Rolling Stone - 3.5 stars out of 5 -- "Born in the Nineties and in love with the bubble beats and synth clouds of the Eighties, she builds her music as a glossy shell around detailed dissections of missed connections."
NME (Magazine) - "`What's It Gonna Be?' makes the capriciousness of young love sound thrilling, whereas its neighbouring track `Touch' is a gem of a torch song that bears the pained voice of experience."
Paste (magazine) - "Shura is one of many artists still writing Madonna's obituary, with a sound that harkens back to the True Blue era's 'Open Your Heart' and 'Where's The Party.'"
Pitchfork (Website) - "[S]he's at the vanguard of a scene of young queer pop stars who are updating the '80s model of self-sufficient, fully liberated mainstream pop....NOTHING'S REAL offers a fresh vision for pop's new reality."
Clash (magazine) - "Previously heard tracks still stand up as pop juggernauts but there's an obvious growth that has happened during the two-year wait; sonically and lyrically, Shura is at her most urgent and incisive."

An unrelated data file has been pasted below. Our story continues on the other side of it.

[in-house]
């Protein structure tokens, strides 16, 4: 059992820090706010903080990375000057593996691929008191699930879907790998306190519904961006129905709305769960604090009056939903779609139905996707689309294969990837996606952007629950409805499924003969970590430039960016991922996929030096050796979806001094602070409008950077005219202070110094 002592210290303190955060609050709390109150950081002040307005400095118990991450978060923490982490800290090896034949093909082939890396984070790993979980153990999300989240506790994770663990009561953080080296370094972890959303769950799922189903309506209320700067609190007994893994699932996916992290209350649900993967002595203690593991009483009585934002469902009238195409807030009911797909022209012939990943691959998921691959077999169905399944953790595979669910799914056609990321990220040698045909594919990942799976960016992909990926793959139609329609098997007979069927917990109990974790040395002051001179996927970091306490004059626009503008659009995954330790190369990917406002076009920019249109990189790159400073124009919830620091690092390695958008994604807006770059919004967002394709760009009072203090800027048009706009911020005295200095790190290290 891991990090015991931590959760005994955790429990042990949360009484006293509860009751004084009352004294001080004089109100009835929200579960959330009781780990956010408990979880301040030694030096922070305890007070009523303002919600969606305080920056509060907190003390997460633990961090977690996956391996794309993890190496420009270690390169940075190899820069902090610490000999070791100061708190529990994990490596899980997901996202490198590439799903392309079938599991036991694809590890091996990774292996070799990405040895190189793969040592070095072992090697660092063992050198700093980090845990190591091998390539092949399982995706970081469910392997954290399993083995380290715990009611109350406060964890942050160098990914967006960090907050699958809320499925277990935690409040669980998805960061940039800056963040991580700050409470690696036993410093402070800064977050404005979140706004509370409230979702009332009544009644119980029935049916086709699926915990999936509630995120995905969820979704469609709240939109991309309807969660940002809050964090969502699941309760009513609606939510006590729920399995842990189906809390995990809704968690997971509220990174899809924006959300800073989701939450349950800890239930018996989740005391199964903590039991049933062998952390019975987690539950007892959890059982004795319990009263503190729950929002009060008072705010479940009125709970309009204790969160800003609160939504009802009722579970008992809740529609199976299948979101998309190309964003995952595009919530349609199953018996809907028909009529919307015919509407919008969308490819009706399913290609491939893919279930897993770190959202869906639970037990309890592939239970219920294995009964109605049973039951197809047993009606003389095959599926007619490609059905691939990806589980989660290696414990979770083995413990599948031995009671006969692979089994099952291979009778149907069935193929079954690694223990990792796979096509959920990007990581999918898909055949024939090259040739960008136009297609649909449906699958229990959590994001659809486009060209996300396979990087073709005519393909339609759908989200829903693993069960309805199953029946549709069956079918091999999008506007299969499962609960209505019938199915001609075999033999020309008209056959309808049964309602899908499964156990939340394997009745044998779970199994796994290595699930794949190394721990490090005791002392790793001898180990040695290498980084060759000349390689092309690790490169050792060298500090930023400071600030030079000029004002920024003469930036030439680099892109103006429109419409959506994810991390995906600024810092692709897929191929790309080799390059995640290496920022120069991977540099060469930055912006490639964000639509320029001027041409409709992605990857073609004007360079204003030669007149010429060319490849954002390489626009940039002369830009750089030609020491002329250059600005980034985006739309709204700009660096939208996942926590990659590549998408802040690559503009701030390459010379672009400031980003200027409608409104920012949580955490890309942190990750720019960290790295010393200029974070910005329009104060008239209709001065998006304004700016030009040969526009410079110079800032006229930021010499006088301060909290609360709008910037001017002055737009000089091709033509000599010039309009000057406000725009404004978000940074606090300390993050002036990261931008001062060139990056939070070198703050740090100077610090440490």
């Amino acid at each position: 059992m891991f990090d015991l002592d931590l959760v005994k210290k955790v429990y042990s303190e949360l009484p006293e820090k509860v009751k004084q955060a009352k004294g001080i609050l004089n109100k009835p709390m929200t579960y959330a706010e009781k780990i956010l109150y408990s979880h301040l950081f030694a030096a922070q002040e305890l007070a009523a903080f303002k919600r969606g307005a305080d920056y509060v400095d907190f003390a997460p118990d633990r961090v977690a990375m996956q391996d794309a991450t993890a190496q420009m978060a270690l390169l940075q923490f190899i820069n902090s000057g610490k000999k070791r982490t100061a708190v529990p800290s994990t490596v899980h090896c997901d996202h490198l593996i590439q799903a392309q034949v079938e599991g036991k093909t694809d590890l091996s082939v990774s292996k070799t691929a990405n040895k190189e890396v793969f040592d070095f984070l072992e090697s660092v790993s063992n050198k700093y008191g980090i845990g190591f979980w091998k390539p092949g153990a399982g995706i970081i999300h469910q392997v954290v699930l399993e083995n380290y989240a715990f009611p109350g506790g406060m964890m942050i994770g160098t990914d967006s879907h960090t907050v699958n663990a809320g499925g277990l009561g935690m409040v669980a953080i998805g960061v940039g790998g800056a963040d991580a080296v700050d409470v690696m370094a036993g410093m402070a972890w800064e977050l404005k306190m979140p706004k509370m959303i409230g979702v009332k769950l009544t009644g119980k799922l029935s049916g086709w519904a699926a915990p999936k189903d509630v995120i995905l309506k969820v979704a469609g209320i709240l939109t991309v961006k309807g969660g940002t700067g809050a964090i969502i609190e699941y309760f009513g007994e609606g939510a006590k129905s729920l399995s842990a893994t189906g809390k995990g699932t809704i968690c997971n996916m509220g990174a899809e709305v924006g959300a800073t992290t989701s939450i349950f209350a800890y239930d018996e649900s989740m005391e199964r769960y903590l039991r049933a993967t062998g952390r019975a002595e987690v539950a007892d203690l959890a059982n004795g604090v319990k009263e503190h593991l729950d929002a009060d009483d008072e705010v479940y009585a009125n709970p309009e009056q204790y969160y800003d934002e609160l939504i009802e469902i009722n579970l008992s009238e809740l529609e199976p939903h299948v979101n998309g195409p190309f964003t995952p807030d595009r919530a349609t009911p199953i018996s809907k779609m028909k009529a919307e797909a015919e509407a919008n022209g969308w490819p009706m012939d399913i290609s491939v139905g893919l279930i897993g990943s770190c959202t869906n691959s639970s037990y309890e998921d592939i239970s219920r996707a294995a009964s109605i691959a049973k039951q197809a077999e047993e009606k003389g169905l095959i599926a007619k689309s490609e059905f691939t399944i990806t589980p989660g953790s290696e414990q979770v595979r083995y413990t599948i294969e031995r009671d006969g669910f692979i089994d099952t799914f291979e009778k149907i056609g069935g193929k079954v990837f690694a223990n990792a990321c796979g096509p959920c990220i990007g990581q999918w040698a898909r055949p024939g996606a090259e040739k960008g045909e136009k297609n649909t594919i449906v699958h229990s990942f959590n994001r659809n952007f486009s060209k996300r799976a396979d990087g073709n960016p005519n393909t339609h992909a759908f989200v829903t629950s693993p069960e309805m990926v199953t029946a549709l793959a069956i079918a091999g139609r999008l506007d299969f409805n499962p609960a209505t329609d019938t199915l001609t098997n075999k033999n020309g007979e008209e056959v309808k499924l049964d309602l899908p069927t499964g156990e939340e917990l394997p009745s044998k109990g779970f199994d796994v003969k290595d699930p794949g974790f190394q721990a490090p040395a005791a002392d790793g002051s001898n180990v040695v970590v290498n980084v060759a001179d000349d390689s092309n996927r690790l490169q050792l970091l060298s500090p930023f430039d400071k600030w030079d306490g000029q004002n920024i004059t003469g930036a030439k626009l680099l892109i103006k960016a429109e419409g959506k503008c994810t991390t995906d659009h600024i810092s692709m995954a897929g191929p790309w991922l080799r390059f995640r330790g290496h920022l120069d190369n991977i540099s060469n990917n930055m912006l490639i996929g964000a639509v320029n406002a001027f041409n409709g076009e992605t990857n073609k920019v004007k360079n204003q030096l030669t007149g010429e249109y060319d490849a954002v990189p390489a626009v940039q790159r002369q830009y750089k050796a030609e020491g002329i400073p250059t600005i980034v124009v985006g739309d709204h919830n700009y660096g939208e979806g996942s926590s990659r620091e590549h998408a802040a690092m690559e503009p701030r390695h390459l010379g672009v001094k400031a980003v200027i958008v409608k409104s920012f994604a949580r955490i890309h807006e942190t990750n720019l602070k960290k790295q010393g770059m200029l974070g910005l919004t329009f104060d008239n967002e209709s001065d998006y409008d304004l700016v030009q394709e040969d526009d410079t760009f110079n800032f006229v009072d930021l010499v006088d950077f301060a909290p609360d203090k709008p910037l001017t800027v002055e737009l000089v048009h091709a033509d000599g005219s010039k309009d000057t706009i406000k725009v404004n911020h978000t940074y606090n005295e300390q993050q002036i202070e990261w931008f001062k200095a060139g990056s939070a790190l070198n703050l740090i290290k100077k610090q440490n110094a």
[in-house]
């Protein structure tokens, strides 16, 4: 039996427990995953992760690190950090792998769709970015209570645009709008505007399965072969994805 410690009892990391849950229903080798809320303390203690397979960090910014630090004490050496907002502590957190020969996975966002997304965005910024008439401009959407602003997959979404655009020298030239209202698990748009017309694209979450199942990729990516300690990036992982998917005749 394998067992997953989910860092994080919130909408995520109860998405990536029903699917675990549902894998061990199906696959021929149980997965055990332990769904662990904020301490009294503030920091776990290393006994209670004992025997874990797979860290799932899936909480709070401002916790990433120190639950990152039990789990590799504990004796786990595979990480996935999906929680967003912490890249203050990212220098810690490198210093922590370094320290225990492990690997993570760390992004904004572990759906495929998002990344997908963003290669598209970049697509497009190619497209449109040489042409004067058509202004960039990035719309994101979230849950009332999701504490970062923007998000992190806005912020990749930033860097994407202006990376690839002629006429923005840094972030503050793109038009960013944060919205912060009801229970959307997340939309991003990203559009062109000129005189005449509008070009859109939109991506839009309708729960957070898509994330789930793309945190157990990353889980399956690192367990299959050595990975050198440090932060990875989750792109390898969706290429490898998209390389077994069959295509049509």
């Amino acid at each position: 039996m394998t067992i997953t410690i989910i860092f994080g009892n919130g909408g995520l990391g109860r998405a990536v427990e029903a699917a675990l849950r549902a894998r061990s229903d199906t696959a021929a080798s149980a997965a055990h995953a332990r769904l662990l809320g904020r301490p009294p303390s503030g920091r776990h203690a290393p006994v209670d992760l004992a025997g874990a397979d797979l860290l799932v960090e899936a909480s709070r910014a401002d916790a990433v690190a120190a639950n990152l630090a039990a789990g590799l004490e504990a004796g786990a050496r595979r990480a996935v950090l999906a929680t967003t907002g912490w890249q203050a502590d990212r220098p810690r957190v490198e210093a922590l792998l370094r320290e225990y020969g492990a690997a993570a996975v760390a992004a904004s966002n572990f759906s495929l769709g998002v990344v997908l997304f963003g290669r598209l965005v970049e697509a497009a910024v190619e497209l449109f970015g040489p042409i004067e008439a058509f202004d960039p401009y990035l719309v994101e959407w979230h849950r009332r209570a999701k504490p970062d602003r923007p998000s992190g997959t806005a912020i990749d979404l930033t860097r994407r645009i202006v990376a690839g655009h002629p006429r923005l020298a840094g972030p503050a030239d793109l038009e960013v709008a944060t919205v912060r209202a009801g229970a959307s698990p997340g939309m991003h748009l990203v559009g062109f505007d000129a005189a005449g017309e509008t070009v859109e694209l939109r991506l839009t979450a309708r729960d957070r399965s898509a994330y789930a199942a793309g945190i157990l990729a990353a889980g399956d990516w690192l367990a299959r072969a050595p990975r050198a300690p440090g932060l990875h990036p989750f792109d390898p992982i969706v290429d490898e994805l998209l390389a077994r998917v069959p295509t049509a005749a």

When Shura released her breakthrough track "Touch" in 2014, fans of her gauzy update of '80s pop and R&B immediately wanted more. Though 2015's White Light EP offered some tantalizing new songs, Shura kept listeners waiting another year for her first full-length. Fortunately, the results were worth it: Nothing's Real boasts richer songwriting and wider-ranging sounds than might have been expected. Where her earlier work was so atmospheric it threatened to float away, on Nothing's Real she grounds her fantasies with sounds that are often sleeker than those of her influences and contemporaries. Her updates on the past sound fresher than ever, whether she's borrowing from Madonna and Kylie in their respective primes on the glittery title track, or channeling some of Laura Branigan's chugging drama on "Make It Up." Similarly, Shura imbues her romantic daydreams with just enough truth to make them sting a little. "I'd rather lose it all for you/Than regret things I didn't do," she sings on "Tongue Tied," and it feels like a mission statement for the rest of the album (as well as anyone else who's head over heels). "What's It Gonna Be?" fizzes like first love even though Shura braces herself for the worst on the hook: "If you're gonna let me down/Let me down slow." And when she sings "You're just a fiction/Someone that I made up" on "What Happened to Us?", a heart playing tricks on itself has rarely sounded so joyous. The previously released songs serve as reminders why Nothing's Real was so anticipated. "Touch" and "2Shy" remain brilliant, soft-focus pop songs about love dreams so delicate that singing about them too loudly could destroy them, while "Indecision" and the expansive finale "White Light" bridge these tracks with the rest of the album. As ephemeral and powerful as a crush, Nothing's Real marks Shura as the kind of smart pop star the 2010s need. ~ Heather Phares